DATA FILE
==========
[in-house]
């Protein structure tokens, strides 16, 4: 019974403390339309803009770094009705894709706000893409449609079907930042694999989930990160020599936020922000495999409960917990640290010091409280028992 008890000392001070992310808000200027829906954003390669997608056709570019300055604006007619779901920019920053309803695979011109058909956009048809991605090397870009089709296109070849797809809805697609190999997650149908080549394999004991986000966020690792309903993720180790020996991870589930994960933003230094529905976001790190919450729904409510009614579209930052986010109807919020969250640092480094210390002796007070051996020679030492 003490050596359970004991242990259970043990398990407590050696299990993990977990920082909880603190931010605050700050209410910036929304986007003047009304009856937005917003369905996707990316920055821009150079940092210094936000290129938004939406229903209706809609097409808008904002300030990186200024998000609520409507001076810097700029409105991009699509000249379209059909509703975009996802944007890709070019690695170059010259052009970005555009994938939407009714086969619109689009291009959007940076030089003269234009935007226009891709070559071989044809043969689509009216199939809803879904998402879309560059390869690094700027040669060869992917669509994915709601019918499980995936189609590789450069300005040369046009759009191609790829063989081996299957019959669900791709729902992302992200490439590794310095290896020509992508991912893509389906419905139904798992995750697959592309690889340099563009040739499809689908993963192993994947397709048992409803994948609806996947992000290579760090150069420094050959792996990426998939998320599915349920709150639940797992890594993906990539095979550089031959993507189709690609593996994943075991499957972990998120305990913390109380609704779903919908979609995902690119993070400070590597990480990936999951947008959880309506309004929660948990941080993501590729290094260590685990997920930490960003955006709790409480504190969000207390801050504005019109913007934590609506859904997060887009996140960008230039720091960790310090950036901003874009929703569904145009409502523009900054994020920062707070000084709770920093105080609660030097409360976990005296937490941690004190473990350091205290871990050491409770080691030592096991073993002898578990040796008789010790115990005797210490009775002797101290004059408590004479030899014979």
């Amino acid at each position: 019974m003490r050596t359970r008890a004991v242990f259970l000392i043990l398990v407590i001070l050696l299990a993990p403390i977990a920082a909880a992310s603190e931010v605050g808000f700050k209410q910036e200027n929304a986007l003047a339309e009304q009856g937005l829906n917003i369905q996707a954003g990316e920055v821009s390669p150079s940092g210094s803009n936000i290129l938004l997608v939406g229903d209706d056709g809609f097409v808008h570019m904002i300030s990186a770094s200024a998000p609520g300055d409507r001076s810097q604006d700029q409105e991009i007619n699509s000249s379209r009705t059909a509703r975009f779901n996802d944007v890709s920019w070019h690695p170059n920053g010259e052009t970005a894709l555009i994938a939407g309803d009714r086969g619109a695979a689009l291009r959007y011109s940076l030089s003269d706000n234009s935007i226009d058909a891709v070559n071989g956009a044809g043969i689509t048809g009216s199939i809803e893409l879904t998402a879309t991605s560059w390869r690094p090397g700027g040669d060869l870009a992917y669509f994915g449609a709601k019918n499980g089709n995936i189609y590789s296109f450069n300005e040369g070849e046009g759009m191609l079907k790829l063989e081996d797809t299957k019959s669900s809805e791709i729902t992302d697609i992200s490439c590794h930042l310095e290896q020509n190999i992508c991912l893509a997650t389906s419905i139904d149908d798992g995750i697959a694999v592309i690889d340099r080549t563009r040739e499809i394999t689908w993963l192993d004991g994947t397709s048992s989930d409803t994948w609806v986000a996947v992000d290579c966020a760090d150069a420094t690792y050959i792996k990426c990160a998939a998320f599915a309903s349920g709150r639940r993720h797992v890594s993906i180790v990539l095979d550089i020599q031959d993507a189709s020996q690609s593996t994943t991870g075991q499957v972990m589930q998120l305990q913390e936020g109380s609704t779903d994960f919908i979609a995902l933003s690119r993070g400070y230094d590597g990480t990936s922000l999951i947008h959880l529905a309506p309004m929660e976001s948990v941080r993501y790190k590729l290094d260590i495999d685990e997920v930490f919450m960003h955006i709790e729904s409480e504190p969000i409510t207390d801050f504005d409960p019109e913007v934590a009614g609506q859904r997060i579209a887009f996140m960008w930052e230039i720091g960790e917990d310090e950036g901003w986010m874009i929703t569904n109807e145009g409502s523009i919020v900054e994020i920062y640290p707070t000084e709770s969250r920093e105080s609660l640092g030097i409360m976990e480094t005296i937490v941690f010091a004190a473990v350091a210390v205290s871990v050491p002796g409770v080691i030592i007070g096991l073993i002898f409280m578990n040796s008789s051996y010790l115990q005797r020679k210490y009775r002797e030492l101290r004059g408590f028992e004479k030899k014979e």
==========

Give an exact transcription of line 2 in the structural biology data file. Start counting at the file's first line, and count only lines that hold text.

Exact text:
């Protein structure tokens, strides 16, 4: 019974403390339309803009770094009705894709706000893409449609079907930042694999989930990160020599936020922000495999409960917990640290010091409280028992 008890000392001070992310808000200027829906954003390669997608056709570019300055604006007619779901920019920053309803695979011109058909956009048809991605090397870009089709296109070849797809809805697609190999997650149908080549394999004991986000966020690792309903993720180790020996991870589930994960933003230094529905976001790190919450729904409510009614579209930052986010109807919020969250640092480094210390002796007070051996020679030492 003490050596359970004991242990259970043990398990407590050696299990993990977990920082909880603190931010605050700050209410910036929304986007003047009304009856937005917003369905996707990316920055821009150079940092210094936000290129938004939406229903209706809609097409808008904002300030990186200024998000609520409507001076810097700029409105991009699509000249379209059909509703975009996802944007890709070019690695170059010259052009970005555009994938939407009714086969619109689009291009959007940076030089003269234009935007226009891709070559071989044809043969689509009216199939809803879904998402879309560059390869690094700027040669060869992917669509994915709601019918499980995936189609590789450069300005040369046009759009191609790829063989081996299957019959669900791709729902992302992200490439590794310095290896020509992508991912893509389906419905139904798992995750697959592309690889340099563009040739499809689908993963192993994947397709048992409803994948609806996947992000290579760090150069420094050959792996990426998939998320599915349920709150639940797992890594993906990539095979550089031959993507189709690609593996994943075991499957972990998120305990913390109380609704779903919908979609995902690119993070400070590597990480990936999951947008959880309506309004929660948990941080993501590729290094260590685990997920930490960003955006709790409480504190969000207390801050504005019109913007934590609506859904997060887009996140960008230039720091960790310090950036901003874009929703569904145009409502523009900054994020920062707070000084709770920093105080609660030097409360976990005296937490941690004190473990350091205290871990050491409770080691030592096991073993002898578990040796008789010790115990005797210490009775002797101290004059408590004479030899014979």